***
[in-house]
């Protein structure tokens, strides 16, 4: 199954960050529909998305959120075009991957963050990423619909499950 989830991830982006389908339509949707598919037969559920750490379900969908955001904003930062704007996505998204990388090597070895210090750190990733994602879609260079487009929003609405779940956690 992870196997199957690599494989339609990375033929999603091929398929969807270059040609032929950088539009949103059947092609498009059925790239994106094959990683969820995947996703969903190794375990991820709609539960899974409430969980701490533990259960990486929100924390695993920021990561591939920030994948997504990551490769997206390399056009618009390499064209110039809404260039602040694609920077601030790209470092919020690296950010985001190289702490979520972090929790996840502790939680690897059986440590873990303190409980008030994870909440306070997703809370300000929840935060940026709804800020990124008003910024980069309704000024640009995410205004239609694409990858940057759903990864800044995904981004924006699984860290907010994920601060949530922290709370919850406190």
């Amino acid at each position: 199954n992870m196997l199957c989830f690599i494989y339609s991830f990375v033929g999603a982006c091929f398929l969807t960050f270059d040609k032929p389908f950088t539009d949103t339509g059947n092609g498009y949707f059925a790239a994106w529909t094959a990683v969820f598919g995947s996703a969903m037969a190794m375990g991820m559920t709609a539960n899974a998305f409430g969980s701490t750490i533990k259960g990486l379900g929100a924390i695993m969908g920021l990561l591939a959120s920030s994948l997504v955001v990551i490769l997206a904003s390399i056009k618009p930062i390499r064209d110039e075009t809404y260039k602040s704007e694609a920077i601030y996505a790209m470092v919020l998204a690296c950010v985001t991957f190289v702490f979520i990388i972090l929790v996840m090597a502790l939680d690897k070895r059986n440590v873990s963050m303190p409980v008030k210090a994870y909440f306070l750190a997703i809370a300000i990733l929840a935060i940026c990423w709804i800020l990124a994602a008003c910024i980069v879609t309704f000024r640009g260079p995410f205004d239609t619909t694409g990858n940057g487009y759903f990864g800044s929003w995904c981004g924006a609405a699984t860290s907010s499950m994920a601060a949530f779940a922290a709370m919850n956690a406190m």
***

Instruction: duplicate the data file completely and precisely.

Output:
[in-house]
């Protein structure tokens, strides 16, 4: 199954960050529909998305959120075009991957963050990423619909499950 989830991830982006389908339509949707598919037969559920750490379900969908955001904003930062704007996505998204990388090597070895210090750190990733994602879609260079487009929003609405779940956690 992870196997199957690599494989339609990375033929999603091929398929969807270059040609032929950088539009949103059947092609498009059925790239994106094959990683969820995947996703969903190794375990991820709609539960899974409430969980701490533990259960990486929100924390695993920021990561591939920030994948997504990551490769997206390399056009618009390499064209110039809404260039602040694609920077601030790209470092919020690296950010985001190289702490979520972090929790996840502790939680690897059986440590873990303190409980008030994870909440306070997703809370300000929840935060940026709804800020990124008003910024980069309704000024640009995410205004239609694409990858940057759903990864800044995904981004924006699984860290907010994920601060949530922290709370919850406190």
């Amino acid at each position: 199954n992870m196997l199957c989830f690599i494989y339609s991830f990375v033929g999603a982006c091929f398929l969807t960050f270059d040609k032929p389908f950088t539009d949103t339509g059947n092609g498009y949707f059925a790239a994106w529909t094959a990683v969820f598919g995947s996703a969903m037969a190794m375990g991820m559920t709609a539960n899974a998305f409430g969980s701490t750490i533990k259960g990486l379900g929100a924390i695993m969908g920021l990561l591939a959120s920030s994948l997504v955001v990551i490769l997206a904003s390399i056009k618009p930062i390499r064209d110039e075009t809404y260039k602040s704007e694609a920077i601030y996505a790209m470092v919020l998204a690296c950010v985001t991957f190289v702490f979520i990388i972090l929790v996840m090597a502790l939680d690897k070895r059986n440590v873990s963050m303190p409980v008030k210090a994870y909440f306070l750190a997703i809370a300000i990733l929840a935060i940026c990423w709804i800020l990124a994602a008003c910024i980069v879609t309704f000024r640009g260079p995410f205004d239609t619909t694409g990858n940057g487009y759903f990864g800044s929003w995904c981004g924006a609405a699984t860290s907010s499950m994920a601060a949530f779940a922290a709370m919850n956690a406190m």